No Easy Definition for ‘Abusive’ Prescribing
As Medicare considers banning doctors who pose a “threat to the health or safety” of patients, it plans to consider an array of factors.
When the agency that runs Medicare announced last week that it would take action against doctors who prescribe abusively in its massive drug program – perhaps banning them – it raised an interesting question.
What exactly constitutes “abusive” prescribing?
On this point, the Centers for Medicare and Medicare and Medicaid Services (CMS) is treading carefully, refusing to get pinned down by numerical thresholds for specific drugs. Instead Medicare will consider a variety of factors in deciding whether a physician’s drug choices pose a “threat to the health or safety” of seniors and the disabled.
“In our view, if a physician or eligible professional repeatedly and consistently fails to exercise reasonable judgment in his or her prescribing practices, we should have the ability to remove such individuals from the Medicare program,” officials wrote in the 678-page document proposing changes.
“Honest physicians and eligible professionals who engage in reasonable prescribing activities would not be impacted by our proposal,” they wrote.
In stories last year, ProPublica detailed lax oversight of the Medicare drug program, known as Part D. The series showed that federal regulators’ failure to keep watch over the program has enabled doctors to prescribe massive quantities of inappropriate medications, has wasted billions on needlessly expensive drugs and has exposed the program to rampant fraud. Part D cost taxpayers $62 billion in 2012.
In the “proposed rule,” CMS said it would weigh eight factors in determining whether a health professional poses a threat. These include:
- Whether patients’ diagnoses support using the medications prescribed.
- Whether providers wrote prescriptions to patients they could not have seen – such as those who are dead or were out of state at the time of billed office visits.
- Whether providers prescribed excessive volumes of painkillers and other controlled substances linked to overdoses.
- Whether disciplinary actions have been taken against providers by state regulators or Medicaid programs for the poor.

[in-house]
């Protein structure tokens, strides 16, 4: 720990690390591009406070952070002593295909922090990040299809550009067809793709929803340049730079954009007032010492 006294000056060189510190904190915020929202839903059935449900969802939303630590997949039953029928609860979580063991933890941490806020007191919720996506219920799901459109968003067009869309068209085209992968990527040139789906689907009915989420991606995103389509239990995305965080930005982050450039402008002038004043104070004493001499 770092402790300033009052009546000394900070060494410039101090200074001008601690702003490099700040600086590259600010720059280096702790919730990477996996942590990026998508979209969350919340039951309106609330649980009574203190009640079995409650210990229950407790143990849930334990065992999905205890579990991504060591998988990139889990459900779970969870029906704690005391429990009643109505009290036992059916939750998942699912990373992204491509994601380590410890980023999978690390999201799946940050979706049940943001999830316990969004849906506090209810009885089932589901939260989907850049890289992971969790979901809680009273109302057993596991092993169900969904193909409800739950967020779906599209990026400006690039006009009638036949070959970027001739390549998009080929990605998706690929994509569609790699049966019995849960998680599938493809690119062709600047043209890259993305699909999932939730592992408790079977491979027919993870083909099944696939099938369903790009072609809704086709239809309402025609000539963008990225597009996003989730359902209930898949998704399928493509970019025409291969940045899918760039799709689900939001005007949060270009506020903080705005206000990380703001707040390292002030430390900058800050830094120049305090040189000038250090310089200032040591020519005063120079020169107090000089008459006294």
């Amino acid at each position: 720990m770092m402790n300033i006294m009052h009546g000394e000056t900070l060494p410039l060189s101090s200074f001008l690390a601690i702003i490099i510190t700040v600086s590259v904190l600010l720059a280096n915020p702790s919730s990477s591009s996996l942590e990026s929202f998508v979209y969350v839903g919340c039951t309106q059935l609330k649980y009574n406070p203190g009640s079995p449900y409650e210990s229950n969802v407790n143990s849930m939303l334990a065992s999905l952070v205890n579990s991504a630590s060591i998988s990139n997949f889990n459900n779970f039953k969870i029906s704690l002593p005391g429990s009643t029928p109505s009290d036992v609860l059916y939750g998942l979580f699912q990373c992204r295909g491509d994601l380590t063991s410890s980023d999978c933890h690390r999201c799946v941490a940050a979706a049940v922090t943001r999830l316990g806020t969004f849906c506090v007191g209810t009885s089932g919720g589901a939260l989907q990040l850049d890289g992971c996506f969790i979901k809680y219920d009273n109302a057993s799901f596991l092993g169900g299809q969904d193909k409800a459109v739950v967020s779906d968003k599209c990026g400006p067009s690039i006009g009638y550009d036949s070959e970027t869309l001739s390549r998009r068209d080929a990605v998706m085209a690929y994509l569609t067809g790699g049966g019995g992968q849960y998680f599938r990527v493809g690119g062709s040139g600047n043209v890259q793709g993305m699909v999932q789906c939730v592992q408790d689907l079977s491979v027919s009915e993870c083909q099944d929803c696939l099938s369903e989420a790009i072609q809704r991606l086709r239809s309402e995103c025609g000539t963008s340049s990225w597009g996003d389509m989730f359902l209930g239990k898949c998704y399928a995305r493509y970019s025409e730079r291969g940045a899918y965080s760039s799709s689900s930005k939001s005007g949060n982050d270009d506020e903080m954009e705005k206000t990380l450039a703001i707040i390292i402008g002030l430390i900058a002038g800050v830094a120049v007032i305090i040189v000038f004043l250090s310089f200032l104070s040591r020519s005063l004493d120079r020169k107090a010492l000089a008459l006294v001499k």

- Whether providers have been sued for malpractice, including the number and type of such lawsuits, and whether those suits resulted in judgments or settlements.
Medicare said it would not base its decision on any single factor. “Nonetheless, there are certain criteria that, if met, would weigh heavily and perhaps decisively towards a finding that a revocation is justified,” the agency said.
Medicare’s case-by-case strategy is one ProPublica also determined was the best method when assessing Part D prescribing data it obtained from the program. The prescribing practices of doctors, reporters found, could not be judged by numbers alone – whether overall or concentrated on specific medications. Often what looked troubling in the data had a real-life explanation. For example, in some cases, when physicians’ annual tally of prescriptions topped 150,000 – an inconceivable amount – it turned out they specialized in nursing home care and their totals included prescriptions by others in their practices.
In order to identify physicians prescribing in unusual ways, ProPublica compared them to others in their specialty and state, looked at changes in their prescribing patterns from one year to the next, researched their backgrounds and disciplinary histories, and examined their preference for drugs with a high risk of abuse or misuse.
Reporters were able to spot the outliers. One Miami psychiatrist gave hundreds of elderly dementia patients antipsychotic drugs, despite a black-box warning against doing so. And an Oklahoma doctor gave an Alzheimer's medication to scores of autistic and developmentally disabled young adults, despite a lack of evidence that it would help them.
Neither doctor had ever been questioned by Medicare.
In submitting the proposed new rules, CMS said it lacked the legal authority to take action against physicians who prescribed improperly, unless they had been formally excluded from Medicare, a step typically taken only after a criminal conviction.
As a result, the document said, “This means, in many cases, that the prescriber can continue prescribing drugs that will be covered under Part D.”
Two senators pushing CMS to do more about abusive prescribing released statements praising the agency’s proposed new rules. Sen. Thomas Carper, D-Del., chairman of the Senate Homeland Security and Governmental Affairs Committee, called them “common sense reforms.”
Sen. Tom Coburn, R-Okla., the top Republican on the panel, said “the vast majority of physicians” want to help patients, but “where there is proof of abuse or fraud, CMS should take necessary actions to protect patients and taxpayers.”
Others greeted the proposals with more tempered reactions.
Dr. Ardis Dee Hoven, president of the American Medical Association, said the group is reviewing the proposal to ensure CMS “does not compromise appropriate prescribing or exceed its statutory authority.”
“Responsible prescribing of pharmaceutical drugs is a fundamental aspect of medical practice and the American Medical Association has zero tolerance for harming the health and safety of patients,” Hoven said in a statement.
Physicians who appropriately and safely prescribe medications “should not be targets of misguided government enforcement and driven out of practice,” she added
The agency will take comments on the proposed rules until March 7. They are slated to take effect on Jan. 1, 2015.
Medicare’s failure to monitor what doctors are prescribing has wasted billions of taxpayer dollars on excessive use of brand-name medication and exposed the elderly and disabled to drugs they should avoid.
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